8. ^ a b Draper, American Communism and Soviet Russia, pg. 168.
  9. ^ Draper, American Communism and Soviet Russia, pg. 306.
  10. ^ Palmer, James P. Cannon and the Origins of the American Revolutionary Left, 1890-1928, pg. 318.
  11. ^ Palmer, James P. Cannon and the Origins of the American Revolutionary Left, 1890-1928, pg. 326.
  12. ^ Draper, American Communism and Soviet Russia, pg. 370.
  13. ^ Klehr, The Heyday of American Communism, pg. 88.
  14. ^ Lawrence Kestenbaum, "Index to Politicians: Hathaway," The Political Graveyard, www.politicalgraveyard.com/ Retrieved March 30, 2011.
  15. ^ a b c d Klehr, The Heyday of American Communism, pg. 328.
  16. ^ Klehr, The Heyday of American Communism, pp. 328-329.
  17. ^ Klehr, The Heyday of American Communism, pg. 329.
  18. ^ a b c Klehr, The Heyday of American Communism, pg. 114.
  19. ^ a b c Klehr, The Heyday of American Communism, pg. 115.
  20. ^ a b c Klehr, The Heyday of American Communism, pg. 207.
  21. ^ Klehr, The Heyday of American Communism, pg. 412.
  22. ^ "Meeting Between Morris Childs, Eugene Dennis, and Gus Hall in New York City on March 11, 1960," FBI Records: The Vault. Operation SOLO papers, part 19, pdf page 29.
  23. ^ "Meeting Between Morris Childs, Eugene Dennis, and Gus Hall in New York City on March 11, 1960," part 19, pdf page 30.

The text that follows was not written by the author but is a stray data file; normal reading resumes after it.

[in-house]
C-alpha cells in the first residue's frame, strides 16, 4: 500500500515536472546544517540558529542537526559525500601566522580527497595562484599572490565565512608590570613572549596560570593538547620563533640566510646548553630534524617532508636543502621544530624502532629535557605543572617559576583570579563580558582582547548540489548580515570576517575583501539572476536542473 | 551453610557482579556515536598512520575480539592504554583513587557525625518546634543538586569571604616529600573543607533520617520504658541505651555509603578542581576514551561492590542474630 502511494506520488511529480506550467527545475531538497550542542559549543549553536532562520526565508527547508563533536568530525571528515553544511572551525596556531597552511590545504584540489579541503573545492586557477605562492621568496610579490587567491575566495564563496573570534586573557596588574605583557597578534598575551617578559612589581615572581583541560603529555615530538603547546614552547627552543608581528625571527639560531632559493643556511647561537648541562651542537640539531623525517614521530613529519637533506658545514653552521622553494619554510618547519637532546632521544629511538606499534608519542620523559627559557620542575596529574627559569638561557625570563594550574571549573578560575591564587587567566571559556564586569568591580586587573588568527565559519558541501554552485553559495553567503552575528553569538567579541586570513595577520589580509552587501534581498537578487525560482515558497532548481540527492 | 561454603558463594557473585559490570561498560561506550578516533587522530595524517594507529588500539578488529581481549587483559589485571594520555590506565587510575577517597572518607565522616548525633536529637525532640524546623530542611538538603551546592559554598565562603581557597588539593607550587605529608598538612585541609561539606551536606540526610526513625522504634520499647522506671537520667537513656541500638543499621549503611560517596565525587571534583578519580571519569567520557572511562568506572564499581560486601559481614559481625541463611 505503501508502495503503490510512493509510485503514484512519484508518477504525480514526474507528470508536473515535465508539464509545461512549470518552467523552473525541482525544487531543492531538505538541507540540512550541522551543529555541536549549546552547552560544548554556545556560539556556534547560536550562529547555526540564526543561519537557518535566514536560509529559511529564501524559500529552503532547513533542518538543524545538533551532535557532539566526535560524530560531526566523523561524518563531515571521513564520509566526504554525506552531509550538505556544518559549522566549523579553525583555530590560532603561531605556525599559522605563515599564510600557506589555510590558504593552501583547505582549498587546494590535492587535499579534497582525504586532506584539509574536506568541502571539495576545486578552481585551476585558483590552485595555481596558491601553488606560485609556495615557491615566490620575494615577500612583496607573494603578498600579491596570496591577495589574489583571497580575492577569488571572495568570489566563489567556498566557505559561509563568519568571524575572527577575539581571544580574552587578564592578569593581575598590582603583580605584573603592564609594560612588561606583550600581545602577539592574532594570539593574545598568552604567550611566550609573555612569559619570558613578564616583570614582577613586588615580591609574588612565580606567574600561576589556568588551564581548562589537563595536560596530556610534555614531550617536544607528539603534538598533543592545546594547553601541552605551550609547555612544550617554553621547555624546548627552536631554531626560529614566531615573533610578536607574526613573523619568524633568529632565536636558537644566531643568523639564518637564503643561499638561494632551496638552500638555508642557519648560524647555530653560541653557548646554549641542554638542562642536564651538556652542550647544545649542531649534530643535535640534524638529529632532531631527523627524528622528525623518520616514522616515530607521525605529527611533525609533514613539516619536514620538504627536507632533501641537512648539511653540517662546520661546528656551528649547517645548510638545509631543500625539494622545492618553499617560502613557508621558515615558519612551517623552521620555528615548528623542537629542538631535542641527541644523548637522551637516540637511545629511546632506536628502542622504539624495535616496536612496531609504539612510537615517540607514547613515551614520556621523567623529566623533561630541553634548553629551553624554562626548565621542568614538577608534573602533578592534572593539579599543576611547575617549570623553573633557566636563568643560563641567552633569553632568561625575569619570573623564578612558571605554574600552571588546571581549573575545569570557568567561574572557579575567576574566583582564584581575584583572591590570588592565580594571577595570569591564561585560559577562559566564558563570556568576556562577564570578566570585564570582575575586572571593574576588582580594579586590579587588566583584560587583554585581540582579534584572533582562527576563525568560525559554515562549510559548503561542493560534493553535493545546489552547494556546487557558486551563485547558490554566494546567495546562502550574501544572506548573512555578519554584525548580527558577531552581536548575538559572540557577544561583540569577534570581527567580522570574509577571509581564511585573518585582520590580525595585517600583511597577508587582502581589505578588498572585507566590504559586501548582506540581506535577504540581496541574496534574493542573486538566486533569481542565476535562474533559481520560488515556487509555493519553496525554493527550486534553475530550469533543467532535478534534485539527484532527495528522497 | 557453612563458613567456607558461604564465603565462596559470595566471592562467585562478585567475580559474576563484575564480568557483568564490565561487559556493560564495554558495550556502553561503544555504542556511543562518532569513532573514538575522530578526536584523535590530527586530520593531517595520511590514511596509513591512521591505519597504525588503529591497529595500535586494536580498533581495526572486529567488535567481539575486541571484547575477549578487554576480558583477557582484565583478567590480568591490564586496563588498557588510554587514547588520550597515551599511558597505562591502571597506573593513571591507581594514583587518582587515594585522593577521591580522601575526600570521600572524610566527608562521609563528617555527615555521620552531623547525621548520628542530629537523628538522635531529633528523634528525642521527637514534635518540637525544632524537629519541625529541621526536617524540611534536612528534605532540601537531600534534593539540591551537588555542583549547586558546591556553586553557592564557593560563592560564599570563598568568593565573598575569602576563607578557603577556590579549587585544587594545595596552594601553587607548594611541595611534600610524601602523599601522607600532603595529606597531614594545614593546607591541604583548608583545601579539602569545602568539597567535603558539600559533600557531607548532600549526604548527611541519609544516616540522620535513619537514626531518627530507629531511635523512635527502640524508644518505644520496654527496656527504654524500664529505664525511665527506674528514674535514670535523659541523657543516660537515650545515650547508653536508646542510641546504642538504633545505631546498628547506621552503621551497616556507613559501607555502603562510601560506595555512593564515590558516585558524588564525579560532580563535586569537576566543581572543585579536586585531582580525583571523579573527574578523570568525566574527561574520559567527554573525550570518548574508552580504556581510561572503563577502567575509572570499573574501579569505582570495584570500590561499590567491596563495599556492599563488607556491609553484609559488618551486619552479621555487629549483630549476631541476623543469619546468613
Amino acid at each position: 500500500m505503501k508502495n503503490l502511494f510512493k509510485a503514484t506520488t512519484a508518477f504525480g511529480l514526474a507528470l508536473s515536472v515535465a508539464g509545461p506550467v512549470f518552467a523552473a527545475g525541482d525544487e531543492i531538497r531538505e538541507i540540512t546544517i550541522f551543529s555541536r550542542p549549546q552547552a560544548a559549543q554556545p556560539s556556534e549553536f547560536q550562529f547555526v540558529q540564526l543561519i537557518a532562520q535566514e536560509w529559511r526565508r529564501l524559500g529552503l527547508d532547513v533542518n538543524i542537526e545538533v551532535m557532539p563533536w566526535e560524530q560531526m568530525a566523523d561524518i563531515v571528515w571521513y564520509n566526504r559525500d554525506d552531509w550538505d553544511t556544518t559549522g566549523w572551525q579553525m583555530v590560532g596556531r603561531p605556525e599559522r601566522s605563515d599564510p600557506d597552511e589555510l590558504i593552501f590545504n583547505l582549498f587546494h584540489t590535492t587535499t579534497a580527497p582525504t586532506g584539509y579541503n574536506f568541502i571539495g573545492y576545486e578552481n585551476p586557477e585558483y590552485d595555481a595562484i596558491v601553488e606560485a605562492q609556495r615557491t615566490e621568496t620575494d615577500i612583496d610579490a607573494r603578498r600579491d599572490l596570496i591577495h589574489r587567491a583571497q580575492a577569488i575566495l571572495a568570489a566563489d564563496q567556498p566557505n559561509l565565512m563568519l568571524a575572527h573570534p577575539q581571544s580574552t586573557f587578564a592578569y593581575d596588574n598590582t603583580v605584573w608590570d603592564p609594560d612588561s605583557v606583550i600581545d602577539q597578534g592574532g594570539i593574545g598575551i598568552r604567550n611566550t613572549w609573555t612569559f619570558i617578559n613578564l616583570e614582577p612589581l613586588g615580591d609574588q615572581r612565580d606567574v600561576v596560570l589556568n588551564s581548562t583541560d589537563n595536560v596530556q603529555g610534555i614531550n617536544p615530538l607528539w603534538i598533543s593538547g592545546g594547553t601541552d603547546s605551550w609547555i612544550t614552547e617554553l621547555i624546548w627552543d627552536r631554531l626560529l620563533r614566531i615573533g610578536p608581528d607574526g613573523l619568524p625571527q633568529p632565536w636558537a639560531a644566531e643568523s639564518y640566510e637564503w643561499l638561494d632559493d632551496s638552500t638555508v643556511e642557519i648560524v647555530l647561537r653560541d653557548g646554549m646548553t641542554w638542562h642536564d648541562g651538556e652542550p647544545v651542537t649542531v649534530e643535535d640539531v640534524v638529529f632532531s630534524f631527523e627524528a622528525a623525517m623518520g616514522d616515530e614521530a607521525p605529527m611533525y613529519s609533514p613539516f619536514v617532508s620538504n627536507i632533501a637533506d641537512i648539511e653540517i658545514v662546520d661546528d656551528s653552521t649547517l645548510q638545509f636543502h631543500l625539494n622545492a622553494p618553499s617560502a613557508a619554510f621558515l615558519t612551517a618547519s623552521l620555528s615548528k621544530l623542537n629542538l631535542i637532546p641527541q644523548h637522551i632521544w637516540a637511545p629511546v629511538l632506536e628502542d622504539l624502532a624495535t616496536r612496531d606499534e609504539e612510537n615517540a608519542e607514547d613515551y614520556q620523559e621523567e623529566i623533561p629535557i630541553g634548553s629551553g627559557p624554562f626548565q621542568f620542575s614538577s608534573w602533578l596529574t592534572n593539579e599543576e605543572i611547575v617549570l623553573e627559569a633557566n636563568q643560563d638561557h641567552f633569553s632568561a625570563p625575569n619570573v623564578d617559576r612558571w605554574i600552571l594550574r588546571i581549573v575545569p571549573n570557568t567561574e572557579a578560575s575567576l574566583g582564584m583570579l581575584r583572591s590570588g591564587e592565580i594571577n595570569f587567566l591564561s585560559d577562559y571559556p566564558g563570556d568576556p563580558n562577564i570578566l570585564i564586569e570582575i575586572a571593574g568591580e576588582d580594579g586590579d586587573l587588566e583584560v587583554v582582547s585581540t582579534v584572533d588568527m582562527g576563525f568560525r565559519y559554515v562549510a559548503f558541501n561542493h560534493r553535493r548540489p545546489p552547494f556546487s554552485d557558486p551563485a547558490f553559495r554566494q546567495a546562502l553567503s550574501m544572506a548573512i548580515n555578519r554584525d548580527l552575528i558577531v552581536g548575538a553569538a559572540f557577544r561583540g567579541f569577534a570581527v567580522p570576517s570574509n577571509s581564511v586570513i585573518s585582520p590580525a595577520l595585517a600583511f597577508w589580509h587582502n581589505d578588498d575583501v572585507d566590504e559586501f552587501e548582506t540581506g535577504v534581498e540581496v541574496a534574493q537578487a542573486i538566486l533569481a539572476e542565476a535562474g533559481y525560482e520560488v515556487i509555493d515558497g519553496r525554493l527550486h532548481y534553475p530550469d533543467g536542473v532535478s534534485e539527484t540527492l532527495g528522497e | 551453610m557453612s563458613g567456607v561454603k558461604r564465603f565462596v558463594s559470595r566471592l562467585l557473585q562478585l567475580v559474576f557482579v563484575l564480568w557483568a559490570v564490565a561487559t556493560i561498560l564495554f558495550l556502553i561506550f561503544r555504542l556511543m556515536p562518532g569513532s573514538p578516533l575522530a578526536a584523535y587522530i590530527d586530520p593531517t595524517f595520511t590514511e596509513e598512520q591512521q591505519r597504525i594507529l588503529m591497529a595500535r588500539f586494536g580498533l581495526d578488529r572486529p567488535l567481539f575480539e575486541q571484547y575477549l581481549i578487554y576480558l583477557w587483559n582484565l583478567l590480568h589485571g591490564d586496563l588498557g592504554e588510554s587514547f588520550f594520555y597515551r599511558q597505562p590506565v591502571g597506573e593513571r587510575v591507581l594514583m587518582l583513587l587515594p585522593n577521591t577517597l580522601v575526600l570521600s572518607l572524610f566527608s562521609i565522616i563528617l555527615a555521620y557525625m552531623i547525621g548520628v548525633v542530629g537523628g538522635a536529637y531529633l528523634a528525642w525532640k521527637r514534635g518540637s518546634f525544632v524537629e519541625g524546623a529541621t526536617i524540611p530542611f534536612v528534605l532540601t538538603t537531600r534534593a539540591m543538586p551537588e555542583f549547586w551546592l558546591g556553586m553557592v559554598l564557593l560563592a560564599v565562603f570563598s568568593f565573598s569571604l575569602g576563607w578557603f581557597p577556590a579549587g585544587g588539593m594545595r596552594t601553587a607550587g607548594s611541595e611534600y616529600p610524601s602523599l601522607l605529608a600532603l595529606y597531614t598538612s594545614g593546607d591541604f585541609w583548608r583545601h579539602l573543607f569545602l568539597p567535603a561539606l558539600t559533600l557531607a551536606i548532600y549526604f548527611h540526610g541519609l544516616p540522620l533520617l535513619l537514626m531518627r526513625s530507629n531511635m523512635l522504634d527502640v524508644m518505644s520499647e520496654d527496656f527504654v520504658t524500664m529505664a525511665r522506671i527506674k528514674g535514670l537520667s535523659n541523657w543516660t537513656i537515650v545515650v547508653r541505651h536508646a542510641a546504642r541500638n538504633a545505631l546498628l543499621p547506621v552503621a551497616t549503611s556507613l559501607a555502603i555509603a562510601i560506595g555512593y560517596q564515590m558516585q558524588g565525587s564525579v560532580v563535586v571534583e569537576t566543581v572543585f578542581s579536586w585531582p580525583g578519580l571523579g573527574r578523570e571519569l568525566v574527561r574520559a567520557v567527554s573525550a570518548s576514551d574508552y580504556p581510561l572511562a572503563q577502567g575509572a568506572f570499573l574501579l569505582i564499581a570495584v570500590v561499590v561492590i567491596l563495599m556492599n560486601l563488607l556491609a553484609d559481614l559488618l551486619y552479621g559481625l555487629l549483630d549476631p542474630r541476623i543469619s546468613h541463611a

24. ^ Nancy Hable and Brian Partridge, "Fairhaven Cemetery, Sterns Co., MN," USGenWeb Archives, October 2007. Retrieved March 30, 2011.
  25. ^ "Clarence A. Hathaway Papers, 1928-1940," OCLC 122564230, Minnesota Historical Society, St. Paul, MN.

Works[edit]

  • Race Hatred on Trial. With Richard Moore (unsigned). New York: Workers Library Publishers, 1931.
  • Who are the Friends of the Negro People? New York: Communist Party National Campaign Committee/Workers Library Publishers, 1932.
  • Communists in the Textile Strike: An Answer to Gorman, Green and Co. New York: Central Committee of the USA, 1934.
  • Why a Workers' Daily Press? With Sam Don. New York: Workers Library Publishers, n.d. [c. 1934].
  • The People vs. the Supreme Court. New York: Workers Library Publishers, 1937.
  • Collective Security: The Road to Peace. New York: Workers Library Publishers, 1938. —Radio speech of December 22, 1937.
  • The Communist Position on the Negro Question. With Earl Browder and Harry Haywood. New York: Workers Library Publishers, n.d. [c. 1940].

Further reading[edit]

  • John Earl Haynes, Dubious Alliance: The Making of Minnesota's DFL Party. University of Minnesota Press, 1984.

See also[edit]